The Use of Performance Measurement to Incorporate Air Quality Goals into Mileage-based User Fees
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The goal of this research was to develop a mileage-based user fee (MBUF) system that incorporated air quality goals through the use of performance measurement. A framework of performance measures was developed that addresses multiple aspects of transportation which affect air quality. In this research, performance measures were selected that relate travel to the emission of air pollutants. Better performance would contribute to achievement of objectives, which would in turn contribute to achievement of air quality and energy goals. Performance measures included aspects of driver behavior and characteristics of the vehicle being driven. Average vehicle characteristics were used to determine base emission rates for five pollutant types, which were scaled to reflect characteristics on an individual’s vehicle. Driving behaviors were translated to changes in emissions based on emissions software modeling. Based on these results, base emission rates were adjusted to reflect an individual’s performance in terms of driving behaviors and vehicle type. A performance score was then determined for each pollutant type by comparing the scaled emission rates to anticipated rates across the population. These performance scores were then aggregated into a final score. To determine the actual mileage fee assessed to an individual, the resulting final performance score and system-level average score were used. An example of the performance measurement framework and pricing system was provided through a small case study. Use of transportation elasticity values was demonstrated to relate desired mileage changes to required changes in pricing. A decrease in mileage would have a direct decrease in the amount of pollutants emitted. Air quality concerns are one policy goal that has the potential to be included as an important part in any road-pricing system. While such goals are not currently given priority in mileage-based pricing pilot studies, the framework developed in this research illustrates how air quality could be included in pricing attempts in the future. With any mileage-based fee system, extensive public outreach and education would be vital to implementation, and use of a pilot program would be recommended. Mileage driven would likely decrease in response to pricing, and over time the vehicle fleet will improve as well. Consideration must be given to equity concerns, as lower-income drivers may have more difficulty changing driving patterns or purchasing better vehicles. Finally, policy-makers would have to determine the extent of data desired. Increased data would help to address air quality goals, but the benefit of improved data would have to be weighed against the cost of obtaining it.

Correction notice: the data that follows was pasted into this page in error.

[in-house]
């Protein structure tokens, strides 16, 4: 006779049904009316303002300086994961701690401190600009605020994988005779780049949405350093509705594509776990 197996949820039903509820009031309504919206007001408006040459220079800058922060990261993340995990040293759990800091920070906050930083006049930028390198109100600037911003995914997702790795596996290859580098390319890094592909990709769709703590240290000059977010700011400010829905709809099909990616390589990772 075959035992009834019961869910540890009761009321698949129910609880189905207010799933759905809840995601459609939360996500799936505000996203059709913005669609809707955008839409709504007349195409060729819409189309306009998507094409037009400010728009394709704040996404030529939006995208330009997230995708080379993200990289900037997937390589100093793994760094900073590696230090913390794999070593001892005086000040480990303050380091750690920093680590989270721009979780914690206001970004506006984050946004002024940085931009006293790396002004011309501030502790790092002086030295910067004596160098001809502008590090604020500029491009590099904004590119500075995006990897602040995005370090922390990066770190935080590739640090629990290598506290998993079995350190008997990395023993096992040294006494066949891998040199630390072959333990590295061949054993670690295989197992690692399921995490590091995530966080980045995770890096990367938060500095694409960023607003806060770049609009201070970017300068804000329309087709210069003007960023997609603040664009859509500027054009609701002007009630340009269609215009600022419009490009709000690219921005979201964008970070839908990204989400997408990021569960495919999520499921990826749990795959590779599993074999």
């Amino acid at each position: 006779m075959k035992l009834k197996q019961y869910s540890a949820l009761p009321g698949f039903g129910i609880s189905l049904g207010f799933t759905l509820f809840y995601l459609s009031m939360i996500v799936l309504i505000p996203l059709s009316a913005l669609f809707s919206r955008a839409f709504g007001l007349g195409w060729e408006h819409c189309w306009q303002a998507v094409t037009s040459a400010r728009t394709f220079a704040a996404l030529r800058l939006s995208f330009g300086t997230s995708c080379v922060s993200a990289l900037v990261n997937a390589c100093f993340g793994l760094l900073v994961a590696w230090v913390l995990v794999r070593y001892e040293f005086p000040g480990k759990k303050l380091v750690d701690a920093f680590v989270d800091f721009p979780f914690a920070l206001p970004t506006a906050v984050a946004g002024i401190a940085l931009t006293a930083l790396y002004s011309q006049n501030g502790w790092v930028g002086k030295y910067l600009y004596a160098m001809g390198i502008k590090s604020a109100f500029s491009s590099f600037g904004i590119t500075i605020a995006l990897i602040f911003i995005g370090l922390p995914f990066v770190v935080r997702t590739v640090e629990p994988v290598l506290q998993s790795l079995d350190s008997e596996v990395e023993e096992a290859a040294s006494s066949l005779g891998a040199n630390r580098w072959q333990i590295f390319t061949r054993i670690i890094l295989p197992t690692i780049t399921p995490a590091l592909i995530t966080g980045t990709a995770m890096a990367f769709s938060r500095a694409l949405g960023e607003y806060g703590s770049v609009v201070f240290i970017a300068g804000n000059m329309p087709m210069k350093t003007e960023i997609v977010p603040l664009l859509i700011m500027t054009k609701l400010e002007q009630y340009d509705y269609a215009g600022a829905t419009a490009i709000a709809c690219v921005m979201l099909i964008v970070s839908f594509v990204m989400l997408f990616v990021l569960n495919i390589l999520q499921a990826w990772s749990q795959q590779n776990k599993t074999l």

Novak, Kristen Wallin (2017). The Use of Performance Measurement to Incorporate Air Quality Goals into Mileage-based User Fees. Master's thesis, Texas A & M University. Available electronically from